This week we celebrated President’s Day, and we’ve seen all the usual handwringing about what terrible and unenlightened people our ancestors were.  Our modern culture seems to be intent on tearing down almost every well-known person in our history, believing that no one had any moral authority until we came along to show how it’s done.  That attitude is more than a bit self-aggrandizing, but it has a deeper flaw.  If we give in to modern attitudes toward historical figures, we will miss an important opportunity to show our children models of resilience and personal growth.

Abraham Lincoln, for example, offers an inspiring story of someone who overcame childhood adversity and mental health problems.  He was 9 years old when his mother died and 19 when his older sister died in childbirth.  He struggled with deep depression all of his life, and the only formal education he had was from itinerant teachers.  His first fiancée died of typhoid fever, and his eventual wife also suffered from clinical depression after three of their four children died before reaching adulthood.  In modern parlance, his ACE and stress scores were through the roof, yet he persevered through all of the adversity.  He didn’t fight against slavery strongly enough to satisfy our modern sensibilities, but he does offer profound lessons about resilience.

I have always been fascinated with Abigail Adams, wife of President John Adams.  She suffered from various illnesses as a child that set back her education.  Nevertheless, she taught herself and became one of the most eloquent writers of her (or any) historic era.  She had to manage the family farm alone for years at a time while her husband served as foreign ambassador for the new United States.  She lost two children as infants, and two other children suffered from depression  and alcoholism.  Yet she always wrote optimistically and persevered in the face of these difficult circumstances.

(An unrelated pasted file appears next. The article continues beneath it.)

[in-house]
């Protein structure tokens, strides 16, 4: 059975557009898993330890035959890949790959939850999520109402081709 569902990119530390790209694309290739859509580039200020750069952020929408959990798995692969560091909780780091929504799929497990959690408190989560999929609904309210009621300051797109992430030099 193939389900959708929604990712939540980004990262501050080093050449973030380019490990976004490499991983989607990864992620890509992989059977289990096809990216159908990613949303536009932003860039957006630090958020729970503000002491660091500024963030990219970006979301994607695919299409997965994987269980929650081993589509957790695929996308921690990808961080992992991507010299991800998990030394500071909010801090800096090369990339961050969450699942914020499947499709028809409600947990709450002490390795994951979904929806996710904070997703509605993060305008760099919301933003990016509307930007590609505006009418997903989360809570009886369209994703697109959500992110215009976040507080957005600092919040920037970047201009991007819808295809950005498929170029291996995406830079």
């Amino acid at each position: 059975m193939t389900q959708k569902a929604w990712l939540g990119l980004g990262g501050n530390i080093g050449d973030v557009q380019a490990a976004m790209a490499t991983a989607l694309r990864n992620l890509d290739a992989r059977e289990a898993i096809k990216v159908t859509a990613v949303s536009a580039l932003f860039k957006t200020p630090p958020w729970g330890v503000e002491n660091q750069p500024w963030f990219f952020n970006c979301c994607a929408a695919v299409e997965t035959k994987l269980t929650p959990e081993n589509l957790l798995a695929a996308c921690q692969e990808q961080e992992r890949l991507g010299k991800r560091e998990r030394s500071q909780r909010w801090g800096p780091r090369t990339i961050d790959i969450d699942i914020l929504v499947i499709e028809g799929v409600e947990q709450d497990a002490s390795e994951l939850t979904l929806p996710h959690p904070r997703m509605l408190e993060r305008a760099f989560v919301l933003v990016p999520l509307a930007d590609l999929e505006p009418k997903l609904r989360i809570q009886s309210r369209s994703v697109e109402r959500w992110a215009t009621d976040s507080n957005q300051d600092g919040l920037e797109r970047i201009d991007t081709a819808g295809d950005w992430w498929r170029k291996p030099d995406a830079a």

Other historic figures offer similar lessons.  Queen Elizabeth I, for example, spent most of her childhood in fear for her life.  Her mother had been executed as a traitor, and her religious beliefs put her at risk from her own sister and hired assassins.  Yet she managed to navigate the politics of her day and usher in an era of literary achievement and prosperity for her country.

Of course we should not ignore the character flaws in these people.  Queen Elizabeth I, who was unusually tolerant for the age, sentenced a subject to having his hand cut off after he published a pamphlet criticizing her reign.  Thomas Jefferson, who wrote the stirring words that “all men are created equal,” participated in a brutal system that treated some people as property.  The lesson for us, however, is not that we should condemn and then ignore them.  The lesson is that even otherwise accomplished and inspiring people can have deep flaws and blind spots.  Even we, with all of our enlightened views and moral authority, need to be humble enough to know that we also can make serious mistakes.

So this President’s Day, don’t simply dismiss every historic figure who doesn’t live up to our exalted notions of what we think we would have done if we had been them.  Dig deep enough to understand the customs and culture of their day and the forces that they lived with.  Look at the adversity that they suffered, and figure out how they managed to forge ahead despite adversity.  In each of these stories, there may be lessons that can help our children learn how to be resilience and move past their own mistakes and trauma.  We owe it to them to help find those lessons.

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Debbie Ausburn

I make my living as a lawyer, but what I do is take care of other people’s children.